On Saturday and Monday (today) we went cross-country skiing, right here in Lyme. One of the wonderful things about our little town is that there are miles of beautiful skiing trails available to the public, thanks to the generosity of the landowners and the hard work of volunteers who maintain the trails in summer and groom the tracks all winter. It really is an incredible resource, especially in the covid era when activities outdoors in the fresh air are more important than ever.

I’m especially grateful to Kevin and the crew who maintain the Stone House Farm trails in downtown Lyme (where I skied today), and to Bob and the extensive network out at the Greens (where Andy skied today).

Skiing the Stone House trails in Lyme.

We went from zero snow to a solid base, in this recent storm. The conditions softened today, with temps exceeding 32ºF (gasp!), but were still a joy to ski. Sadly, the rest of the week will bring more warm temperatures and rain on Christmas Day. Let’s hope for little rain and then a new snowstorm to bring back the skiing soon!

Home woods

One of my favorite places to go when I have little time or ambition is just across the street. Between River Road and Route 10, between Hewes Brook and Grant Brook, is a sizeable block of roadless forest, with rolling hills, steep ravines, and a variety of forest regions ranging from firs to pines to maples and oaks. Most of it is managed for timber, so there is ample room to meander under the mature trees and there are skidder trails here and there that provide walkable paths – some even skiable. The hill rises steeply across from our house, giving one an immediate workout, but once up on the ridge, or down in the valley on the other side, it’s a magical place.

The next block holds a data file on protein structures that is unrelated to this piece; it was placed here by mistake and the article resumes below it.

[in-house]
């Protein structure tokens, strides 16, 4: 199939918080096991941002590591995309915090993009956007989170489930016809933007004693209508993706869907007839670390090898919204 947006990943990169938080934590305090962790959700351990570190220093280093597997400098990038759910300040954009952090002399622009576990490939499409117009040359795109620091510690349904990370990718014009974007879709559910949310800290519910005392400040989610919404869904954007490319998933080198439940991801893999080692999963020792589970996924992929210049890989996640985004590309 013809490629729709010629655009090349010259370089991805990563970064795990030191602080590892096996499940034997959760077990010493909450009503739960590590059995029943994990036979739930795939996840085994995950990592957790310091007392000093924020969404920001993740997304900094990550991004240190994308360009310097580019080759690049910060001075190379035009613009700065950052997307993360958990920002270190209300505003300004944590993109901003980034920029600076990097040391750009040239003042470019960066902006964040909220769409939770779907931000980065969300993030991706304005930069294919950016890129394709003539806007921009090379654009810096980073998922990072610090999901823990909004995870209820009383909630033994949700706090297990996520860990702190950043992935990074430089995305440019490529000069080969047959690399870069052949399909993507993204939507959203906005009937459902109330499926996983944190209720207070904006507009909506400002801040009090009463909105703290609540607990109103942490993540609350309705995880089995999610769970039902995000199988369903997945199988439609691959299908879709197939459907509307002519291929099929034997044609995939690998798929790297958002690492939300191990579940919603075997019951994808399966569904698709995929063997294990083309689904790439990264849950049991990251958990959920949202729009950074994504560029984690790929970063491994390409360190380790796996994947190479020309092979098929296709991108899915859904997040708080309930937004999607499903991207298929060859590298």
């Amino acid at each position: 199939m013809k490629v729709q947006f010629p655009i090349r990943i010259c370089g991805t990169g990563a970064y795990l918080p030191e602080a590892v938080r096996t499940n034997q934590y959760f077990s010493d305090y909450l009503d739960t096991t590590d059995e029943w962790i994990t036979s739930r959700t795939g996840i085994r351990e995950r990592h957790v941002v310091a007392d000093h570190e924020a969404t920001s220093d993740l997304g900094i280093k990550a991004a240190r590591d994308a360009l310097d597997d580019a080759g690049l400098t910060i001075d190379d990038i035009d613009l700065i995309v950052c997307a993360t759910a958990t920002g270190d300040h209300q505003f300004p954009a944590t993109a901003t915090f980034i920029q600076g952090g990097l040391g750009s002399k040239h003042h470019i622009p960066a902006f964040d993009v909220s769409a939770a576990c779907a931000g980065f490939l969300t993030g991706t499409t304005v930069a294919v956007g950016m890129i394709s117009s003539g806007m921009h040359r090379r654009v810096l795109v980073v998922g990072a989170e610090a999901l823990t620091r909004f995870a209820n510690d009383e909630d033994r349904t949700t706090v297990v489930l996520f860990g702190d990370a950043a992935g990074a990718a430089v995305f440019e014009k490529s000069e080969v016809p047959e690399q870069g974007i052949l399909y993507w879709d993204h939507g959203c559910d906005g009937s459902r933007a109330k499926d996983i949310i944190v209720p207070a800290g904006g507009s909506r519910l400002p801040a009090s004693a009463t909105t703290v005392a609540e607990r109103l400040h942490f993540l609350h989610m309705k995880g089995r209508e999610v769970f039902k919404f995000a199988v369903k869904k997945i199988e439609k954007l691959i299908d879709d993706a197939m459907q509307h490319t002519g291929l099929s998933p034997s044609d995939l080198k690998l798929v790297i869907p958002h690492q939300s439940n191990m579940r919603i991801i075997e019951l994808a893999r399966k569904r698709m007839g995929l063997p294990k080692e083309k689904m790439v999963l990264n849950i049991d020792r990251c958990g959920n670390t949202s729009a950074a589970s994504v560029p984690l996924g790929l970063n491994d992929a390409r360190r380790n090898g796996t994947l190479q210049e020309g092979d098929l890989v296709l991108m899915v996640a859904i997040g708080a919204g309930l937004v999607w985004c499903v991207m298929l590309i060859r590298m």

A hardwood forest – seen in black & white.

I mostly visit here in winter, on snowshoes or skis, traversing above the litter of the forest floor and pondering the many tracks animals leave behind. Deer tracks are never out of sight; mouse and squirrel tracks are common; bear and fox are an occasional treat. There were plenty of deer tracks criss-crossing my path today, as my snowshoes waded through the fresh powder laid down by that storm two days ago. I happened to look up at the right moment to see a huge owl gliding through the treetops ahead of me, totally soundless in this quiet snowscape. Someday I hope to have a chance to photograph these elusive neighbors.